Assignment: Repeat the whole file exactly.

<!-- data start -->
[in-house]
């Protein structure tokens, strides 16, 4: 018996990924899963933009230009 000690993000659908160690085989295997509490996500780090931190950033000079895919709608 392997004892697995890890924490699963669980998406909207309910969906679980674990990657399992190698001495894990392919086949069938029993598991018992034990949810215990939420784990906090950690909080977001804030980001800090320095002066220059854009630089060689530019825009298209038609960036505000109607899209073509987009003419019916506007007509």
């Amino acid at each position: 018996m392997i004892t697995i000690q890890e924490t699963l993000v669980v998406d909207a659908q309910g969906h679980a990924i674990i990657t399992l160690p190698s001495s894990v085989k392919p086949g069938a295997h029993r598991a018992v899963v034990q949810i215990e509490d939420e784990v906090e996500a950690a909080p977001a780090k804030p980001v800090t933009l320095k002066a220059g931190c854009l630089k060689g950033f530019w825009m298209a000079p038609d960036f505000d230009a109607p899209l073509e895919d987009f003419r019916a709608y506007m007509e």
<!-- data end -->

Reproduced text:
[in-house]
């Protein structure tokens, strides 16, 4: 018996990924899963933009230009 000690993000659908160690085989295997509490996500780090931190950033000079895919709608 392997004892697995890890924490699963669980998406909207309910969906679980674990990657399992190698001495894990392919086949069938029993598991018992034990949810215990939420784990906090950690909080977001804030980001800090320095002066220059854009630089060689530019825009298209038609960036505000109607899209073509987009003419019916506007007509």
């Amino acid at each position: 018996m392997i004892t697995i000690q890890e924490t699963l993000v669980v998406d909207a659908q309910g969906h679980a990924i674990i990657t399992l160690p190698s001495s894990v085989k392919p086949g069938a295997h029993r598991a018992v899963v034990q949810i215990e509490d939420e784990v906090e996500a950690a909080p977001a780090k804030p980001v800090t933009l320095k002066a220059g931190c854009l630089k060689g950033f530019w825009m298209a000079p038609d960036f505000d230009a109607p899209l073509e895919d987009f003419r019916a709608y506007m007509e």